Why Dwelling On the Past Is Self-Defeating
- Wednesday, December 01, 2004
The past is a foreign country; they do things differently there. – L.P. Hartley
Dwelling on the past is like driving your car with your foot on the brake, your eyes on the rearview mirror, and your gas tank empty. You’re wondering why you aren’t moving forward, and yet all the while you’re focused on the wrong direction. Even if you want to make progress, dwelling on your past keeps you stuck and prevents you from embracing your profound significance.
For example, let’s say that you want to lose weight. But instead of being proactive – checking out exercise and diet programs – you blame your mother for “conditioning” your to clean your plate at every meal. Whether your mother did this or not isn’t the real issue. The real issue is what you’re going to do about it now. If you don’t take steps to lose weight, you never will.
You may want to save money, but if your excuse is that you never had a father who modeled financial savvy (whether he did or not) you’ll live from paycheck to paycheck.
You may want to be more intentional about dating and finding a potential spouse, but if you say you’re shy because you were raised this way (whether you were or not) you’ll probably stay home again this Friday night.
No matter how much you’d like to change, if you are blaming your real or imagined past for your present, you’re not going anywhere. You’ll be permanently stuck in your rut. Sitting in the same place may be “comfortable” because you don’t have to take a risk, but is that really the way you want to live your life?
Let’s make this perfectly clear: Bad things happen in this world. Sometimes they are of your own choosing – because you made a poor decision. Other times bad things happen because there is evil in the world, and even the most saintly among us are not promised an easy ride. Bad things happen to good people.
However, we want you to know that regret, blame, and excuses are a dead end. When your focus is on the lack of nurture your parents provided you as a child, or a mistake you made three years ago that plunged your finances into the red, or the devastating embarrassment your sister caused you as a teenager, of an opportunity you passed up six months ago to initiate a date with an attractive person, then you have “good” excuse for giving up. After all, if you didn’t get the lucky breaks or privileges others did, or you didn’t receive the treatment you thought you deserved, or you were dealt a hand that could barely be played, or you made a choice that was clearly dim-witted, your situation is hopeless. Deep down, when you excavate your way through the layers of excuses, accusations, and blame, aren’t you really asking a simple question: Why try? It won’t make any difference anyway.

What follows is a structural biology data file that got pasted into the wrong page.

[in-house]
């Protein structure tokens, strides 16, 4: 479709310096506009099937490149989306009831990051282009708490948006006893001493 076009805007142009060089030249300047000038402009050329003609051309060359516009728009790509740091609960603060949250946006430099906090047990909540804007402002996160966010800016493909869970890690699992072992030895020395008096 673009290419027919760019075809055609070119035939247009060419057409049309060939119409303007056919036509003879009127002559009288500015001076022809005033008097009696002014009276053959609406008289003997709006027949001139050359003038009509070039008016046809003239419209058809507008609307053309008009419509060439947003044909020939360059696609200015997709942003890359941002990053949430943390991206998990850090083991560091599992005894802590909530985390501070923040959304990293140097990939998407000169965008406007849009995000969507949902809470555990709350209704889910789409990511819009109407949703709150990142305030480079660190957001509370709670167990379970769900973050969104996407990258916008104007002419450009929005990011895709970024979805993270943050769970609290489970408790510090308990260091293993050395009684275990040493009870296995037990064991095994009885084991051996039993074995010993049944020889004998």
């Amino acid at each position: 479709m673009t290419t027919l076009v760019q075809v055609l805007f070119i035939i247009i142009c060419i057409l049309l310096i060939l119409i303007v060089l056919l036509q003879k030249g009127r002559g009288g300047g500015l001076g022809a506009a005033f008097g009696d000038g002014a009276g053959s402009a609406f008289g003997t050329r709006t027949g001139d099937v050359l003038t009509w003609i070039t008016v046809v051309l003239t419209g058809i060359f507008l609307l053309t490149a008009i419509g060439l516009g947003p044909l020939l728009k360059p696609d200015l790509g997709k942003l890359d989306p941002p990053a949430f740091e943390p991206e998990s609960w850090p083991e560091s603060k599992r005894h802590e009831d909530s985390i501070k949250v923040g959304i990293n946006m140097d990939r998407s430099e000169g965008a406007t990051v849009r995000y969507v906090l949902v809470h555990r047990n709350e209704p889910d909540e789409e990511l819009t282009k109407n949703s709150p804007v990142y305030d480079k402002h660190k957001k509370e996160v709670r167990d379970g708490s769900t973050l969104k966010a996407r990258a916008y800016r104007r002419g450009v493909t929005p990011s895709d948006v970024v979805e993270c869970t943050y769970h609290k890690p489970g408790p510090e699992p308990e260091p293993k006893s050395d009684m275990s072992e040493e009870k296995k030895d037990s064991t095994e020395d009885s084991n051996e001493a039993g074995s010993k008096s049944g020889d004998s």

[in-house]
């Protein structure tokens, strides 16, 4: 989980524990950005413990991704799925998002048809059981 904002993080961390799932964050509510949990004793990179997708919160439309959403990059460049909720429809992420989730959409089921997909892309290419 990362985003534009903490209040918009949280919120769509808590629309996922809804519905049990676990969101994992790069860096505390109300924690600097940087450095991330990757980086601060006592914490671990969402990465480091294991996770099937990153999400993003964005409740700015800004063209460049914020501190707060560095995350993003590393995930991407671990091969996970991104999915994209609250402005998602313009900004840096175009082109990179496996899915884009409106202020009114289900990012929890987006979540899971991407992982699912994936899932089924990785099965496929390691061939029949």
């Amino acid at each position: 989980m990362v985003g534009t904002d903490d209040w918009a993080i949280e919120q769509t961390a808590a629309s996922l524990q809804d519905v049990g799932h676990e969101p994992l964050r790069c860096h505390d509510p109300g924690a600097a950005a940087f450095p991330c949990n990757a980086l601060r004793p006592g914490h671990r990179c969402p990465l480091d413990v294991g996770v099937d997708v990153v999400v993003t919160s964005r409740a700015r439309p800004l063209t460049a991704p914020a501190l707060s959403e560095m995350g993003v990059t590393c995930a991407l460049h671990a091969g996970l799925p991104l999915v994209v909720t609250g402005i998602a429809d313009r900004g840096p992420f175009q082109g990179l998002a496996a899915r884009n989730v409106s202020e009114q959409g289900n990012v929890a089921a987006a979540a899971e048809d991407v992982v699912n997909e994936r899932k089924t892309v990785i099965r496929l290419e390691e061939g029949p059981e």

Truth be told, we know that’s exactly what you’re saying whenever you choose to be stuck in the past because research has clearly revealed it. Every time you make an excuse for not succeeding in the present, every time you cast your gaze to the past for an explanation of your current predicament, you are convincing yourself that your problem is more and more hopeless. In fact – and this is key – you excuses are actually producing the very kind of problem behavior you are attempting to explain.
Let’s take Dave for an example. For years he’s blamed his problems in relationships on his overbearing mother and his distant father. I just can’t get anybody to like me, he tells himself – and he acts on that. Although he’s physically attractive and has garnered many dates as a result, he booby-traps every date by showing up late, forgetting his wallet, or talking only about himself. My parents just never taught me to relate to others, he insists. Well, perhaps they did – and perhaps they didn’t. But again, that isn’t the issue. Because he thinks he can’t relate to others, he isn’t even trying – and as a result, he doesn’t relate well to others.
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